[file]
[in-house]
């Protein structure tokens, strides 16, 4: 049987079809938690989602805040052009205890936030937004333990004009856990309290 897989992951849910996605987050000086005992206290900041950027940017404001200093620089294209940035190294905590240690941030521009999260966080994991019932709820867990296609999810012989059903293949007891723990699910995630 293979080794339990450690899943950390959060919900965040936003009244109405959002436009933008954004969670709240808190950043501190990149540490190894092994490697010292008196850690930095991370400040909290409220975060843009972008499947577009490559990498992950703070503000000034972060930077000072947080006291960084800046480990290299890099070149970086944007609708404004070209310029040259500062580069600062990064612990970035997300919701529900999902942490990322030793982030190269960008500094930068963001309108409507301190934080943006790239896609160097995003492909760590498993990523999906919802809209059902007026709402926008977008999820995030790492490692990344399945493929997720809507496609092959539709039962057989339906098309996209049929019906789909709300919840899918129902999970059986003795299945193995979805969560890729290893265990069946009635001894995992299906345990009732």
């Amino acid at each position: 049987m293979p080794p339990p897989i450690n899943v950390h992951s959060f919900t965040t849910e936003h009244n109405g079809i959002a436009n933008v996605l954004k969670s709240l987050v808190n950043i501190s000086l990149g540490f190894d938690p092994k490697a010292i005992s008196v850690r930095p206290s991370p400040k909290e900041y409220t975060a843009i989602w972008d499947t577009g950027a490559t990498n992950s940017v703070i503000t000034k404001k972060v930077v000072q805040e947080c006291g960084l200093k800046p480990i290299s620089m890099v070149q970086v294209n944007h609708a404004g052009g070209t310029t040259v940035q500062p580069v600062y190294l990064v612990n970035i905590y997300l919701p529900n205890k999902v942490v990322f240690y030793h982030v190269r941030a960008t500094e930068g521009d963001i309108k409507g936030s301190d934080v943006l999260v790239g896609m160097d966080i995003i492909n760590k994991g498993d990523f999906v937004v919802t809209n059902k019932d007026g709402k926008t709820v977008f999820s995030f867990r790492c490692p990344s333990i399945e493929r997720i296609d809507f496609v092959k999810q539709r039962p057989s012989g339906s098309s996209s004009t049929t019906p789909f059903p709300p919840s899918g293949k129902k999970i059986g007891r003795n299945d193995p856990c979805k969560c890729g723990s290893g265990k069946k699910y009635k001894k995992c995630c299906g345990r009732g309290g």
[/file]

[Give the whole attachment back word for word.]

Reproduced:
[in-house]
């Protein structure tokens, strides 16, 4: 049987079809938690989602805040052009205890936030937004333990004009856990309290 897989992951849910996605987050000086005992206290900041950027940017404001200093620089294209940035190294905590240690941030521009999260966080994991019932709820867990296609999810012989059903293949007891723990699910995630 293979080794339990450690899943950390959060919900965040936003009244109405959002436009933008954004969670709240808190950043501190990149540490190894092994490697010292008196850690930095991370400040909290409220975060843009972008499947577009490559990498992950703070503000000034972060930077000072947080006291960084800046480990290299890099070149970086944007609708404004070209310029040259500062580069600062990064612990970035997300919701529900999902942490990322030793982030190269960008500094930068963001309108409507301190934080943006790239896609160097995003492909760590498993990523999906919802809209059902007026709402926008977008999820995030790492490692990344399945493929997720809507496609092959539709039962057989339906098309996209049929019906789909709300919840899918129902999970059986003795299945193995979805969560890729290893265990069946009635001894995992299906345990009732």
């Amino acid at each position: 049987m293979p080794p339990p897989i450690n899943v950390h992951s959060f919900t965040t849910e936003h009244n109405g079809i959002a436009n933008v996605l954004k969670s709240l987050v808190n950043i501190s000086l990149g540490f190894d938690p092994k490697a010292i005992s008196v850690r930095p206290s991370p400040k909290e900041y409220t975060a843009i989602w972008d499947t577009g950027a490559t990498n992950s940017v703070i503000t000034k404001k972060v930077v000072q805040e947080c006291g960084l200093k800046p480990i290299s620089m890099v070149q970086v294209n944007h609708a404004g052009g070209t310029t040259v940035q500062p580069v600062y190294l990064v612990n970035i905590y997300l919701p529900n205890k999902v942490v990322f240690y030793h982030v190269r941030a960008t500094e930068g521009d963001i309108k409507g936030s301190d934080v943006l999260v790239g896609m160097d966080i995003i492909n760590k994991g498993d990523f999906v937004v919802t809209n059902k019932d007026g709402k926008t709820v977008f999820s995030f867990r790492c490692p990344s333990i399945e493929r997720i296609d809507f496609v092959k999810q539709r039962p057989s012989g339906s098309s996209s004009t049929t019906p789909f059903p709300p919840s899918g293949k129902k999970i059986g007891r003795n299945d193995p856990c979805k969560c890729g723990s290893g265990k069946k699910y009635k001894k995992c995630c299906g345990r009732g309290g």